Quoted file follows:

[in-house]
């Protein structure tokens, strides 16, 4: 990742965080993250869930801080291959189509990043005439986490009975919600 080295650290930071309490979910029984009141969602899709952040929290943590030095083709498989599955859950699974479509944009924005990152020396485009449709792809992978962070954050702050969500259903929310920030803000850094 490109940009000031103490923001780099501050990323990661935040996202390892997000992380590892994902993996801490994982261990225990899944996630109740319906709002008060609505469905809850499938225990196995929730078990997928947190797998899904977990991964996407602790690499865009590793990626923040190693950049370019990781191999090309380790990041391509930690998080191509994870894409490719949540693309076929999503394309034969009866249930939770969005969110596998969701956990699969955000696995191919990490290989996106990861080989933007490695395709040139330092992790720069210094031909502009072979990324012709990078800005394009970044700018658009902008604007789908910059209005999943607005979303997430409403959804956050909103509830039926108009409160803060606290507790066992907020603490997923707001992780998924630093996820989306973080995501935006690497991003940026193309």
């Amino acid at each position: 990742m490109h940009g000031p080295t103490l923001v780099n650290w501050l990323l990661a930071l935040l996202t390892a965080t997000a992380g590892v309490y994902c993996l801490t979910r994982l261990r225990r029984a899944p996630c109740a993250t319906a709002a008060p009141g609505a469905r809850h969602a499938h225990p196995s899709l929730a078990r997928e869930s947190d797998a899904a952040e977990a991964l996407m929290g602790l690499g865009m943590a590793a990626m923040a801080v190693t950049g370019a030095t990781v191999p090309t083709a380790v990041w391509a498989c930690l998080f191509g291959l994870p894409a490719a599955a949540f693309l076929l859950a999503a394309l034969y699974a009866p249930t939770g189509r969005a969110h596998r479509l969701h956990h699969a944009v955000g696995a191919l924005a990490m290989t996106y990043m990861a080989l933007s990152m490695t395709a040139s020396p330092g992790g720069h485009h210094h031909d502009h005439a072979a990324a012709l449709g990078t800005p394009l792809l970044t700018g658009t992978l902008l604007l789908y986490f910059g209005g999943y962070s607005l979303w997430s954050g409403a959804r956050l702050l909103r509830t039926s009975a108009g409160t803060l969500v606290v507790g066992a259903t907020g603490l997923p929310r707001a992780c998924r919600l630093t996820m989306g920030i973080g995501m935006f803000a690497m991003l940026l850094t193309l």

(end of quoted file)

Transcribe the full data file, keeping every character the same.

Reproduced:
[in-house]
């Protein structure tokens, strides 16, 4: 990742965080993250869930801080291959189509990043005439986490009975919600 080295650290930071309490979910029984009141969602899709952040929290943590030095083709498989599955859950699974479509944009924005990152020396485009449709792809992978962070954050702050969500259903929310920030803000850094 490109940009000031103490923001780099501050990323990661935040996202390892997000992380590892994902993996801490994982261990225990899944996630109740319906709002008060609505469905809850499938225990196995929730078990997928947190797998899904977990991964996407602790690499865009590793990626923040190693950049370019990781191999090309380790990041391509930690998080191509994870894409490719949540693309076929999503394309034969009866249930939770969005969110596998969701956990699969955000696995191919990490290989996106990861080989933007490695395709040139330092992790720069210094031909502009072979990324012709990078800005394009970044700018658009902008604007789908910059209005999943607005979303997430409403959804956050909103509830039926108009409160803060606290507790066992907020603490997923707001992780998924630093996820989306973080995501935006690497991003940026193309």
């Amino acid at each position: 990742m490109h940009g000031p080295t103490l923001v780099n650290w501050l990323l990661a930071l935040l996202t390892a965080t997000a992380g590892v309490y994902c993996l801490t979910r994982l261990r225990r029984a899944p996630c109740a993250t319906a709002a008060p009141g609505a469905r809850h969602a499938h225990p196995s899709l929730a078990r997928e869930s947190d797998a899904a952040e977990a991964l996407m929290g602790l690499g865009m943590a590793a990626m923040a801080v190693t950049g370019a030095t990781v191999p090309t083709a380790v990041w391509a498989c930690l998080f191509g291959l994870p894409a490719a599955a949540f693309l076929l859950a999503a394309l034969y699974a009866p249930t939770g189509r969005a969110h596998r479509l969701h956990h699969a944009v955000g696995a191919l924005a990490m290989t996106y990043m990861a080989l933007s990152m490695t395709a040139s020396p330092g992790g720069h485009h210094h031909d502009h005439a072979a990324a012709l449709g990078t800005p394009l792809l970044t700018g658009t992978l902008l604007l789908y986490f910059g209005g999943y962070s607005l979303w997430s954050g409403a959804r956050l702050l909103r509830t039926s009975a108009g409160t803060l969500v606290v507790g066992a259903t907020g603490l997923p929310r707001a992780c998924r919600l630093t996820m989306g920030i973080g995501m935006f803000a690497m991003l940026l850094t193309l």